What is sustainable procurement?
The UN operates to achieve the goals of peace, equality, sustainable development and respect for human rights. The way the UN manages its operations and procures should reflect these goals by providing clear signals to the market in favor of sustainability, innovation, and the promotion of the cleaner and more socially responsible products and services.
With the adoption of the 2030 Agenda for Sustainable Development, the UN system has been called to internalize the Sustainable Development Goals (SDGs), across policy, operational and administrative aspects.
SDG 12. “Ensure sustainable consumption and production patterns” and its Target 12.7 therein referring to the need to “Promote public procurement practices that are sustainable, in accordance with national policies and priorities” is clearly pointing at public procurement as one of the strategies towards the achievement of the Sustainable Development Goals.
Procurement can be seen as a “soft” governance mechanism to encourage markets to produce more sustainable products, and contribute to global efforts working to achieve resource efficiency, tackle climate change and address social issues ranging from human rights and gender equality, to decent work and employment.
Procurement is called sustainable when it integrates requirements, specifications and criteria that are compatible and in favour of the protection of the environment, of social progress and in support of economic development, namely by seeking resource efficiency, improving the quality of products and services and ultimately optimizing costs.
Through sustainable procurement, organizations use their own buying power to give a signal to the market in favour of sustainability and base their choice of goods and services on:
- economic considerations: best value for money, price, quality, availability, functionality;
- environmental considerations, i.e. green procurement: the impacts on the environment that the product and/or service has over its whole life-cycle, from cradle to grave; and
- social considerations: effects of purchasing decisions on issues such as poverty eradication, international equity in the distribution of resources, labour conditions, human rights.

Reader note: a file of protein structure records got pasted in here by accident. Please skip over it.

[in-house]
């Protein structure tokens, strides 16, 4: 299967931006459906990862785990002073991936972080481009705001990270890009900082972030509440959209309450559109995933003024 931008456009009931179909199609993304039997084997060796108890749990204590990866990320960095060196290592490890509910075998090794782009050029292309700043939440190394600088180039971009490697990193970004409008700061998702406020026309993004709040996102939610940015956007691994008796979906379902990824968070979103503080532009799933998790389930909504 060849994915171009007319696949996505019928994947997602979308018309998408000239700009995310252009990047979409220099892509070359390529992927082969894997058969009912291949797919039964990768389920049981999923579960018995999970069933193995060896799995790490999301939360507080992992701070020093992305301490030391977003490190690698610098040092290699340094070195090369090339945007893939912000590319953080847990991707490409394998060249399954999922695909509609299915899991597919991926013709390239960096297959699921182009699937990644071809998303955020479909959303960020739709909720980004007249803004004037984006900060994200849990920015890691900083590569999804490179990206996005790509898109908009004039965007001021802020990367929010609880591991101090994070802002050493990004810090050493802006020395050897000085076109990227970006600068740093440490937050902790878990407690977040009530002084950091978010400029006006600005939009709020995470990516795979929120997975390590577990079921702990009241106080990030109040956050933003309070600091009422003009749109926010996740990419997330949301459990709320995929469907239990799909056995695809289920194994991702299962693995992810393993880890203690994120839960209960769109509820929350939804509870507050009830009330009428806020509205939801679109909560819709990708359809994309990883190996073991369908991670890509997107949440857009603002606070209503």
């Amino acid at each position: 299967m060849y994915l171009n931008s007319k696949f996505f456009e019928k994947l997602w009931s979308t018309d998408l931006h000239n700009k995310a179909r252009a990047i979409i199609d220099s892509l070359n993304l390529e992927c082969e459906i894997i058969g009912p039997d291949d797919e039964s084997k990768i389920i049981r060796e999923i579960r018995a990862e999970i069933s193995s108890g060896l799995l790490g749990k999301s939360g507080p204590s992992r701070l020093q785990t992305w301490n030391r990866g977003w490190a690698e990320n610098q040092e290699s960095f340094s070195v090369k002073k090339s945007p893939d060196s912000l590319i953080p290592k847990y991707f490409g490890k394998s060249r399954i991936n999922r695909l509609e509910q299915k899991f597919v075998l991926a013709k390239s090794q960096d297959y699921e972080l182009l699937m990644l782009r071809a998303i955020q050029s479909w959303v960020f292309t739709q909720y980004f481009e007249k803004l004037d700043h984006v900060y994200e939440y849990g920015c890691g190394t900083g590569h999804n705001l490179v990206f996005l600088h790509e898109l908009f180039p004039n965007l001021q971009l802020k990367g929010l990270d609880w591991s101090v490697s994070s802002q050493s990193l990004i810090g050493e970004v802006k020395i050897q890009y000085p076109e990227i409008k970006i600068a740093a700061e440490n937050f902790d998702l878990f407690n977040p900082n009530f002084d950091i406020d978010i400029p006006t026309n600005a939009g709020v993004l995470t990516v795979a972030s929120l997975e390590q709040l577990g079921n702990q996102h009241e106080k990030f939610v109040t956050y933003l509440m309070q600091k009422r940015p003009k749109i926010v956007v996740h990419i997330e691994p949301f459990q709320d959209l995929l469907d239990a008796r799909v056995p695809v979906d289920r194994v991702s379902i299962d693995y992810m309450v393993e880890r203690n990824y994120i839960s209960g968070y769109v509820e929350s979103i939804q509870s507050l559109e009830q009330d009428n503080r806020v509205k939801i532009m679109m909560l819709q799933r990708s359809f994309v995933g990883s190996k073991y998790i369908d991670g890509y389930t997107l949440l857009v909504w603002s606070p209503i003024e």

Sustainable procurement is not about “burdening” the market with extra requirements; rather it is a well-defined strategy that gradually phases in sustainable requirements in tenders and bids, promotes dialogue and open communication between the suppliers and procurers.
Ensuring the lowest environmental and most positive social impact of procurement does not only build on international commitments related to environment, social or labour issues; it also serves as a preventive mechanism for the purchasing organization to mitigate and manage the reputational risk associated with environmental damages or social exploitation cases that could occur throughout its supply chain.
Since April 2017, sustainable procurement is also addressed under a global standard; that is the ISO 20400. This is globally the first international standard for sustainable procurement, acknowledging sustainable procurement as a key aspect of social responsibility, and thus it comes to complement ISO 26000, Guidance on social responsibility. In comparison to other ISO standards, ISO 20400 is not a certification standard; meaning that public or private organization cannot become ISO 20400 certified. It rather aims to provide harmonized, international guidelines that can be applied universally, and in sufficient detail, in order to help organizations to develop and implement sustainable purchasing practices and policies.
The ISO 20400 standard can be found on https://www.iso.org/standard/63026.html
Read the HLCM statement on SP: